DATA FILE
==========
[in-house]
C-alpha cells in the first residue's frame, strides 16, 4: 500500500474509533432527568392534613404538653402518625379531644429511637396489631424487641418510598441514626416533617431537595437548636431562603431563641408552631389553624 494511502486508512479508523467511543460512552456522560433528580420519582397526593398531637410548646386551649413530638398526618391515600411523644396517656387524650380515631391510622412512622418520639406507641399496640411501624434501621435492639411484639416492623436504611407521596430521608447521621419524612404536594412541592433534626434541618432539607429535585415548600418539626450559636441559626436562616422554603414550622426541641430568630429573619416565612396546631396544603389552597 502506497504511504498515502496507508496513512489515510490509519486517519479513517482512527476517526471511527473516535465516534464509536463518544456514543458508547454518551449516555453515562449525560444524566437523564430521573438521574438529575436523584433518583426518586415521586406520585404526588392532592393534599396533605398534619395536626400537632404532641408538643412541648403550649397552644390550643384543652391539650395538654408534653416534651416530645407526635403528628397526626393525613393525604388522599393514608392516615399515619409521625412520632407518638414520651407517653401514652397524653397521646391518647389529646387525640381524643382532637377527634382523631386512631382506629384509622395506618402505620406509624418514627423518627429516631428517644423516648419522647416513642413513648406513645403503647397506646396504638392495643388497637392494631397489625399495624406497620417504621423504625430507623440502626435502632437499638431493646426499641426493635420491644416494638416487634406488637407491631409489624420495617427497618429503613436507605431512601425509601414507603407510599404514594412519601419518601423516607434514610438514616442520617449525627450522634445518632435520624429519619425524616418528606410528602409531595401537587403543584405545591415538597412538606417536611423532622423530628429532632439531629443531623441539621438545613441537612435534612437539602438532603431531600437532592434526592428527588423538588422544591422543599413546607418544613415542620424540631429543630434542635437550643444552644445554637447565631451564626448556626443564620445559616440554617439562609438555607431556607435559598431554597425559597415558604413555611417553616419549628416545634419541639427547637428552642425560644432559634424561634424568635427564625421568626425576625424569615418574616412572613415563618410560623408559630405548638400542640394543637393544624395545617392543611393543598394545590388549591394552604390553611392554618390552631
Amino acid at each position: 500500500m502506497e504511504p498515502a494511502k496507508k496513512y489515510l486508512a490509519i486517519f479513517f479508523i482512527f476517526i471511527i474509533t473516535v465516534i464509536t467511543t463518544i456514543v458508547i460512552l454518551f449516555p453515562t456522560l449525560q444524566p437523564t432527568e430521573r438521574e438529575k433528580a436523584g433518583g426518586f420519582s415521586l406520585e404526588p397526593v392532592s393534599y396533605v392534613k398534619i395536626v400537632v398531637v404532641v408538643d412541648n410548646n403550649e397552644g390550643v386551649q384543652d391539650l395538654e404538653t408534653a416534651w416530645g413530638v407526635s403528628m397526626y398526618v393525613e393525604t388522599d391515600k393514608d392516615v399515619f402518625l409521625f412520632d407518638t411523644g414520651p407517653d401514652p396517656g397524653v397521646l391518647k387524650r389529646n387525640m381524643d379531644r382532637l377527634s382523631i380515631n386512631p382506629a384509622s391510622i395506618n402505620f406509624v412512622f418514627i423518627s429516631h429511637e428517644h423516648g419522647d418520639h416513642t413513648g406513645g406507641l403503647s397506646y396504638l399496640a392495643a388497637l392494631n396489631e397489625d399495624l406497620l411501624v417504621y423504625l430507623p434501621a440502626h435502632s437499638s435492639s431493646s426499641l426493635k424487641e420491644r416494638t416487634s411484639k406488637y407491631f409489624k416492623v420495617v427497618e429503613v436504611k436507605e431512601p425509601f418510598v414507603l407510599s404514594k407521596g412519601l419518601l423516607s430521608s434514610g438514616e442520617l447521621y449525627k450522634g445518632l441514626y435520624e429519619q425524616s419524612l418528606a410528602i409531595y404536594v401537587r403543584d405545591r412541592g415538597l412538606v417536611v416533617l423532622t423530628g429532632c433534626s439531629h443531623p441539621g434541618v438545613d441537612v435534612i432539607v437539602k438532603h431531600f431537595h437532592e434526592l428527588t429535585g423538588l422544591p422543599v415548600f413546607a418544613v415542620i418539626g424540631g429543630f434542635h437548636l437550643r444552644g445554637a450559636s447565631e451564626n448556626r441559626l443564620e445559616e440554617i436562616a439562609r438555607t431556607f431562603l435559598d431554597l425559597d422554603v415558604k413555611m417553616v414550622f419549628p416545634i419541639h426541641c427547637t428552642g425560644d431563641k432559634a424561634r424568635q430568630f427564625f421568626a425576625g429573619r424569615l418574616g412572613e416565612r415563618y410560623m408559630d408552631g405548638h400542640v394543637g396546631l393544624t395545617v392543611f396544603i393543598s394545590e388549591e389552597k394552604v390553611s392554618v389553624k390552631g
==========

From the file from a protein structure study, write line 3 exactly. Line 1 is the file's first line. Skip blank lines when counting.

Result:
Amino acid at each position: 500500500m502506497e504511504p498515502a494511502k496507508k496513512y489515510l486508512a490509519i486517519f479513517f479508523i482512527f476517526i471511527i474509533t473516535v465516534i464509536t467511543t463518544i456514543v458508547i460512552l454518551f449516555p453515562t456522560l449525560q444524566p437523564t432527568e430521573r438521574e438529575k433528580a436523584g433518583g426518586f420519582s415521586l406520585e404526588p397526593v392532592s393534599y396533605v392534613k398534619i395536626v400537632v398531637v404532641v408538643d412541648n410548646n403550649e397552644g390550643v386551649q384543652d391539650l395538654e404538653t408534653a416534651w416530645g413530638v407526635s403528628m397526626y398526618v393525613e393525604t388522599d391515600k393514608d392516615v399515619f402518625l409521625f412520632d407518638t411523644g414520651p407517653d401514652p396517656g397524653v397521646l391518647k387524650r389529646n387525640m381524643d379531644r382532637l377527634s382523631i380515631n386512631p382506629a384509622s391510622i395506618n402505620f406509624v412512622f418514627i423518627s429516631h429511637e428517644h423516648g419522647d418520639h416513642t413513648g406513645g406507641l403503647s397506646y396504638l399496640a392495643a388497637l392494631n396489631e397489625d399495624l406497620l411501624v417504621y423504625l430507623p434501621a440502626h435502632s437499638s435492639s431493646s426499641l426493635k424487641e420491644r416494638t416487634s411484639k406488637y407491631f409489624k416492623v420495617v427497618e429503613v436504611k436507605e431512601p425509601f418510598v414507603l407510599s404514594k407521596g412519601l419518601l423516607s430521608s434514610g438514616e442520617l447521621y449525627k450522634g445518632l441514626y435520624e429519619q425524616s419524612l418528606a410528602i409531595y404536594v401537587r403543584d405545591r412541592g415538597l412538606v417536611v416533617l423532622t423530628g429532632c433534626s439531629h443531623p441539621g434541618v438545613d441537612v435534612i432539607v437539602k438532603h431531600f431537595h437532592e434526592l428527588t429535585g423538588l422544591p422543599v415548600f413546607a418544613v415542620i418539626g424540631g429543630f434542635h437548636l437550643r444552644g445554637a450559636s447565631e451564626n448556626r441559626l443564620e445559616e440554617i436562616a439562609r438555607t431556607f431562603l435559598d431554597l425559597d422554603v415558604k413555611m417553616v414550622f419549628p416545634i419541639h426541641c427547637t428552642g425560644d431563641k432559634a424561634r424568635q430568630f427564625f421568626a425576625g429573619r424569615l418574616g412572613e416565612r415563618y410560623m408559630d408552631g405548638h400542640v394543637g396546631l393544624t395545617v392543611f396544603i393543598s394545590e388549591e389552597k394552604v390553611s392554618v389553624k390552631g